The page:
There has been rare glory: The Capitals in 2018 won the Stanley Cup, and this year, the World Series trophy was won by the Nationals.
Real Estate Costs are Steep, whether you are a Buyer or Renter
The booming economy and population growth in D.C. have given rise to increasing use in demand for homes. But because of the Zoning restrictions, expensive land prices, and other factors, supply has reduced.
The average sales price for a home in D.C. in July 2019 was over $592,000, and currently $672,910, a figure unattainable for many permanent residents and new homebuyers. The highest was recorded in July price in the past 10 years and up 4% over 2018.
As reported by Urban Turf, the average home price in Washington, D.C. has moved up about 20%, or almost $100,000, since 2013.
Rents for 1-bedroom apartments can easily be over $2,000 per month, especially closer to public transit. The rent is just too expensive.
Consider Keeping Your Car
When moving to a larger, busier city from a calm, rural area, a lot of people wonder if they should move with their car or sell them. Even though traffic is heavy in Washington, it is nothing compared to jams in NYC, so there is no need to dispose of your car altogether.
It comes helpful when you have it with you, and there are a lot of beautiful places to visit outside the city limits and the Metro’s extension. Yet, parking prices can get you worried, especially if you are not using your vehicle daily anyway. Instead, you might want to just store your car.
There is a Great New Food Scene
Understand, Washington, D.C. has always had some of the best food, but it has normally been focused on meat and potatoes, or stuffy French Food. In the past 10 years, the D.C. area has experienced revitalization, drawing in young chefs who are using local ingredients to come up with new things.
Union Market is the ideal place to taste many different bites. We also love how D.C. finally got their coffee right and you can also get a nice brew outside the confine of Starbucks.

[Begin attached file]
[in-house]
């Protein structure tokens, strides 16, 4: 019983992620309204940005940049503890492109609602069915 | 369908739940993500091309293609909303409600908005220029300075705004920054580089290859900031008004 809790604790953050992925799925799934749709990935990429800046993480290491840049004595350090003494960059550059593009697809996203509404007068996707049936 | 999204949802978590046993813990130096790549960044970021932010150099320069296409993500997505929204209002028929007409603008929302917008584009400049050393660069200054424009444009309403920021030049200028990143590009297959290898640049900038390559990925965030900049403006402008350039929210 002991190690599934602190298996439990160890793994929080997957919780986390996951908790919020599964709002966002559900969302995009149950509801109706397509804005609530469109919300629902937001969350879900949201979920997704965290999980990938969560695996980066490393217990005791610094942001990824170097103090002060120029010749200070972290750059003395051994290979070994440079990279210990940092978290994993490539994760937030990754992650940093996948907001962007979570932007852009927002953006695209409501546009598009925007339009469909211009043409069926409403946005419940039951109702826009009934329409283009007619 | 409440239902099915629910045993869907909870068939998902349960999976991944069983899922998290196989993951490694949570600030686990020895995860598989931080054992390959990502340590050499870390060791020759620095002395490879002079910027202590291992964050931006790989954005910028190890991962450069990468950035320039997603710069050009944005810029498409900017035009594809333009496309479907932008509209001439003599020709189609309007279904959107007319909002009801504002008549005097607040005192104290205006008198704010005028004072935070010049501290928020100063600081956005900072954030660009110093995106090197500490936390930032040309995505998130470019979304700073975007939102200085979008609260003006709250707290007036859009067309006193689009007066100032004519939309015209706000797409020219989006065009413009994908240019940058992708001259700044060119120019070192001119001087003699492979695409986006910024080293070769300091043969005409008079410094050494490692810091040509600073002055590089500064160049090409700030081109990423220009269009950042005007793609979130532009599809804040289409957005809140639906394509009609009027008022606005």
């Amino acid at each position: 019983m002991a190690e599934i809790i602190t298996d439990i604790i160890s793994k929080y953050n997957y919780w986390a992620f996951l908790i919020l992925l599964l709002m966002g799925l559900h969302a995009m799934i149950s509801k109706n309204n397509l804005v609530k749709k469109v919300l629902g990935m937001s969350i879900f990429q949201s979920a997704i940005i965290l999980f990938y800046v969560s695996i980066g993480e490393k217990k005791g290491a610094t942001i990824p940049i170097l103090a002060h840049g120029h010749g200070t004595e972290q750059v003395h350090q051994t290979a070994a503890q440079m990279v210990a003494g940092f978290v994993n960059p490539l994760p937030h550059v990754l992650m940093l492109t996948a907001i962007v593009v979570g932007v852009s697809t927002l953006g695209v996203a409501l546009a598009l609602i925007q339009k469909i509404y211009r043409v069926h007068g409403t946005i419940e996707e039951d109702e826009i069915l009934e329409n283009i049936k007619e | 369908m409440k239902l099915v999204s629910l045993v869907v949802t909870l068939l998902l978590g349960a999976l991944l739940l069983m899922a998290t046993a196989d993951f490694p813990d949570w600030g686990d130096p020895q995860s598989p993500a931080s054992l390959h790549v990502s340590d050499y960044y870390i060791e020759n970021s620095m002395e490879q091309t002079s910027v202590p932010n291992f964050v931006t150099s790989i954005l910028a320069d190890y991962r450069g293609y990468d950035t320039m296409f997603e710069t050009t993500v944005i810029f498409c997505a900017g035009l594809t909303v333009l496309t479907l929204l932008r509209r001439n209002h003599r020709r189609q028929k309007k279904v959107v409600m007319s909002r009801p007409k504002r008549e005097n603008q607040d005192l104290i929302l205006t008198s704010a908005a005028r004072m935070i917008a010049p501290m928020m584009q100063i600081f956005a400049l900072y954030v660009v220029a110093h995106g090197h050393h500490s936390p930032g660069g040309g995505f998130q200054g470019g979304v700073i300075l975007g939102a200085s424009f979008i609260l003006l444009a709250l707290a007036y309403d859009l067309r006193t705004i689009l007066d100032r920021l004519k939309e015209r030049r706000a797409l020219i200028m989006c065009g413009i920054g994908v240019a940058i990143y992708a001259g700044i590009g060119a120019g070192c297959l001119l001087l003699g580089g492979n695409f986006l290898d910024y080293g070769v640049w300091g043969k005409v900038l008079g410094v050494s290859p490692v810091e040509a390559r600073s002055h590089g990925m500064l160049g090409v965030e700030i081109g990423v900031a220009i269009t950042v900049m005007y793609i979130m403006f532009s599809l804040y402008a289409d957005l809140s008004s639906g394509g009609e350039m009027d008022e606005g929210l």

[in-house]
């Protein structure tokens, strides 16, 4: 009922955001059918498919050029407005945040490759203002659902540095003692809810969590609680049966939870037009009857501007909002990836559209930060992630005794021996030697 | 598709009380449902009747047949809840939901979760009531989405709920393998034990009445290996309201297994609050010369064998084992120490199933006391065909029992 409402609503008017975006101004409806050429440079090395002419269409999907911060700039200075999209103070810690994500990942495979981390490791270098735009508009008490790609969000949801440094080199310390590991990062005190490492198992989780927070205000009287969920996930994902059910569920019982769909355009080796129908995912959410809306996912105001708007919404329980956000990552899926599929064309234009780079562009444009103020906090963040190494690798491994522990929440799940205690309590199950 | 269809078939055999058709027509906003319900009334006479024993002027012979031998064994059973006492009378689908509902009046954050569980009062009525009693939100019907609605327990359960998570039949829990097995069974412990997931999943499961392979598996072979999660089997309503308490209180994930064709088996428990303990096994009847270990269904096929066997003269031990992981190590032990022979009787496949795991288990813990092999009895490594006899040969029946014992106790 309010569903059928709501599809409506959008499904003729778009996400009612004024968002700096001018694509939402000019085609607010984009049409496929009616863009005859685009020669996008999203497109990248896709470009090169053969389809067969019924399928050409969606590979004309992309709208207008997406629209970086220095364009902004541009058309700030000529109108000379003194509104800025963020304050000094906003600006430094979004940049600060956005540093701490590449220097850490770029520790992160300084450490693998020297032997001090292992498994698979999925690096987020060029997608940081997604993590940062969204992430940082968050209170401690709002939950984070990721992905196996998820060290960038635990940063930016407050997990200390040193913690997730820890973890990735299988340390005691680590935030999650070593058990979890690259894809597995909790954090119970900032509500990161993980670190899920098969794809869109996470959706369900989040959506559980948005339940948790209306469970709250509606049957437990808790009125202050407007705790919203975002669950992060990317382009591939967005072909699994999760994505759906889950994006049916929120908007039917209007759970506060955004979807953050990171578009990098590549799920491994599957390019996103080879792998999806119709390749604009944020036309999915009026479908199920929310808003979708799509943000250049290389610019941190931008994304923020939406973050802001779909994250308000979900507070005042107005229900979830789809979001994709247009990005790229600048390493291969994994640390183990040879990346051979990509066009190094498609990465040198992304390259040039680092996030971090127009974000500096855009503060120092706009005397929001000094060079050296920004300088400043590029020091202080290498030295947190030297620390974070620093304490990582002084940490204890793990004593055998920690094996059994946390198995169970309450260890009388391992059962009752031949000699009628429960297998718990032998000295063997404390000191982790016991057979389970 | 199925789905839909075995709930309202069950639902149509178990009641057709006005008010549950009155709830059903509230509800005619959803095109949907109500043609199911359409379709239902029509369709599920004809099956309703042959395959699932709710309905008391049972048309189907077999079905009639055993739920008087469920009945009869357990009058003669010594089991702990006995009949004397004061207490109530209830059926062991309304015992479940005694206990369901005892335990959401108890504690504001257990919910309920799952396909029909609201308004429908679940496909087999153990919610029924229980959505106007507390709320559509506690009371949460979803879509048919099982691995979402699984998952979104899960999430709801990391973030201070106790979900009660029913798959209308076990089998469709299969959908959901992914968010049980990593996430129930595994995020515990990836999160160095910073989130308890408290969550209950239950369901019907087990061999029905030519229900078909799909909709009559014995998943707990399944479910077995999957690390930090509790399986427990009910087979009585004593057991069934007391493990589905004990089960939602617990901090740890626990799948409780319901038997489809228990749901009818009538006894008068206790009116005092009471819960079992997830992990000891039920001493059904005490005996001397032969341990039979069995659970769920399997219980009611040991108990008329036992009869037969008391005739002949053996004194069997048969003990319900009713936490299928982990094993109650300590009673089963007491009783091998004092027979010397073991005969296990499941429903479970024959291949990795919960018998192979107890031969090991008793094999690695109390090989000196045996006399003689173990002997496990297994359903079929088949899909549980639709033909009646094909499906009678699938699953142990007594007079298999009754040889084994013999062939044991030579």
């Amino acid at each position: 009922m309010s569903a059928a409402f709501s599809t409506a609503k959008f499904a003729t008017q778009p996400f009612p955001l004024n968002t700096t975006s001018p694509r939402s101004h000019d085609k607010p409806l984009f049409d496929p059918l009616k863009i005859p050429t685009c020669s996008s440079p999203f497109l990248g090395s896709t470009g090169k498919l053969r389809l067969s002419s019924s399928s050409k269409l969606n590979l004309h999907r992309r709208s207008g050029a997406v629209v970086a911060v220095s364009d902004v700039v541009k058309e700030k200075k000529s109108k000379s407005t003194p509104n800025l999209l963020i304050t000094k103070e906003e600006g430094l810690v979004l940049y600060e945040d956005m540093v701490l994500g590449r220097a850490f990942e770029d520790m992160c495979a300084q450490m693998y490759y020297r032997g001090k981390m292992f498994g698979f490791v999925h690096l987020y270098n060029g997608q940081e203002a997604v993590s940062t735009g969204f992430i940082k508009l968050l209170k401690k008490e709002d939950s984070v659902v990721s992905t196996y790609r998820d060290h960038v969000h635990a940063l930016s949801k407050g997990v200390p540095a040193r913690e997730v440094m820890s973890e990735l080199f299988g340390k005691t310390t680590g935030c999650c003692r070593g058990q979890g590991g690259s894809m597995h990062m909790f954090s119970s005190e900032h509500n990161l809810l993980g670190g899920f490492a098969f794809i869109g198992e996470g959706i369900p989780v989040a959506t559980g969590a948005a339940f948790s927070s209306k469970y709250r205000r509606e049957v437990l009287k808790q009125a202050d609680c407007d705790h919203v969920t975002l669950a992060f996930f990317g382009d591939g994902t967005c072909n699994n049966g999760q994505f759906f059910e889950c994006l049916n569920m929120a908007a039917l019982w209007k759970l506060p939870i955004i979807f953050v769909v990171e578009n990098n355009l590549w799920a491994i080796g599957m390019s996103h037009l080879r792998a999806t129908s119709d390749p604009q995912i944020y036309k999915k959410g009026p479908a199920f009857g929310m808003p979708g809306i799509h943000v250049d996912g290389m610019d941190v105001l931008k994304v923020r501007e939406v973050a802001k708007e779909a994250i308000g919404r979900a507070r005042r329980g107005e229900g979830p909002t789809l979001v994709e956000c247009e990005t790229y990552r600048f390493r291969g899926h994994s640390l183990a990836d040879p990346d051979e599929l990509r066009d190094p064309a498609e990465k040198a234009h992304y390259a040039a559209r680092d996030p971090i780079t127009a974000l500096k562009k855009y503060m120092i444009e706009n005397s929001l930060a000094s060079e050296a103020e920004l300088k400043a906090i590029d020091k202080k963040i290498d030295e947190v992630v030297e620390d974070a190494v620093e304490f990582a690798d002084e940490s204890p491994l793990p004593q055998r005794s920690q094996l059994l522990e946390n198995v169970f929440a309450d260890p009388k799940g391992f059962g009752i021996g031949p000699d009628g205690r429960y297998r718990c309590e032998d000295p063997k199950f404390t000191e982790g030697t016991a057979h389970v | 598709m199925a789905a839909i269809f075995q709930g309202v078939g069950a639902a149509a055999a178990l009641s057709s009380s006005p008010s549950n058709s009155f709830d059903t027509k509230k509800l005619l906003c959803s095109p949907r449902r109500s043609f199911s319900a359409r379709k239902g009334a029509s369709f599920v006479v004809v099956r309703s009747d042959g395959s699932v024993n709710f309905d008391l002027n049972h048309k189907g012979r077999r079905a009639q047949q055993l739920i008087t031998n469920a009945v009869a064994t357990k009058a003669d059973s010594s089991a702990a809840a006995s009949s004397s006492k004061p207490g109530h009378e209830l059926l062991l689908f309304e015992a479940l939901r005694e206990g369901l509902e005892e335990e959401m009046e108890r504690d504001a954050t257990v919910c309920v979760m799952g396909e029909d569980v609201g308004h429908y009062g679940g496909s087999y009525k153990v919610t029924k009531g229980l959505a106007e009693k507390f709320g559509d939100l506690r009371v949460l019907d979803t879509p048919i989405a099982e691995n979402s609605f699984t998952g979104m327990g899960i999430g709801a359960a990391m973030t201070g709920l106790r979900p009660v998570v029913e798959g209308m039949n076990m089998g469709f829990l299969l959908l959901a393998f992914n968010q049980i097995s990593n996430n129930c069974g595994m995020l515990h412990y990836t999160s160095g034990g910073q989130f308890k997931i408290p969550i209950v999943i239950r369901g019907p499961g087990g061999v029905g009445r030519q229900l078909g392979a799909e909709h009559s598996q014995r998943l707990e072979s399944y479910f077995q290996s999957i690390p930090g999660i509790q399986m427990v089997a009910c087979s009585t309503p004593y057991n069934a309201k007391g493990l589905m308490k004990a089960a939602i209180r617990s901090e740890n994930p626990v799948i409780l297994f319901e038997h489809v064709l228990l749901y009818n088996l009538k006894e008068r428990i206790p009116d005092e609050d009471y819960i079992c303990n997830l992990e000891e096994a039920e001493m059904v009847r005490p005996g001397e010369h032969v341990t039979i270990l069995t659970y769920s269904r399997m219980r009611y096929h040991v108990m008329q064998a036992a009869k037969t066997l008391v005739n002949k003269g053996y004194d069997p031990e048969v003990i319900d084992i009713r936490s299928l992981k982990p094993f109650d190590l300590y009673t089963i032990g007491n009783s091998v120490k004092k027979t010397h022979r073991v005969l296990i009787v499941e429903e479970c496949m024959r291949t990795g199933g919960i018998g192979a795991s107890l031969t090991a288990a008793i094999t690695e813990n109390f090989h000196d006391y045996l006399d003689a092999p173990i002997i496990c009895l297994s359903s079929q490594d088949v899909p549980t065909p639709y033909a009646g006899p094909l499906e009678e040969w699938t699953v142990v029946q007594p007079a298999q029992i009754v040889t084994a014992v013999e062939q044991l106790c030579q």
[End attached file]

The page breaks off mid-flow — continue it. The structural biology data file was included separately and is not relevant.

Easy Access to Parks All Across D. C.
Around 98% of the residents of D.C. right from Northwest to Southeast live in a 10-min walk of a park as shown in a previous study from the Trust for Public Land that named the city 1st among urban park systems in the country. About a fifth of the neighborhoods in the district is dedicated park space. The average park size is 1.4 acres.
Many of these parks are controlled by the National Park Service, even though there is a separate parks department in D.C. Rock Creek Park is a special gem and it is over double the size of NYC's Central Park and is also the country's oldest urban park (also a beautiful place to hike).
Parks in Washington DC are year-round assets, whether you are out for picnic and concert locations in spring, or oases in the unpopular summer. Get a blanket and probably a book, and take in the grass and trees.
Relocate to DC if you enjoy Festivals
There are numerous lovely events to enjoy each year, from the yearly Cherry Blossom Festival to holiday markets and more. Just little of the numerous people celebrating music, food trucks, ethnic groups, service people, food, and drinks, as well as historical events and living.
There is surely a bit of something for everyone. And with the number of events, culture, and celebrations, you can see an increase if you are ready to travel in and around the proper DMV area to be a part of them.
The nearest Maryland and Virginia areas are so much great to experience. And with the help of the metro system, you will easily access it all.
When you relocate to Washington, D.C., you will be given a front seat to history: which has been written already, and the ones that are yet a mystery. You will also gain easy access to some of the best educational, dining, and world arts experiences in the country. Move into your new Washington home and be prepared to make some great memories in the country's capital, your new hometown.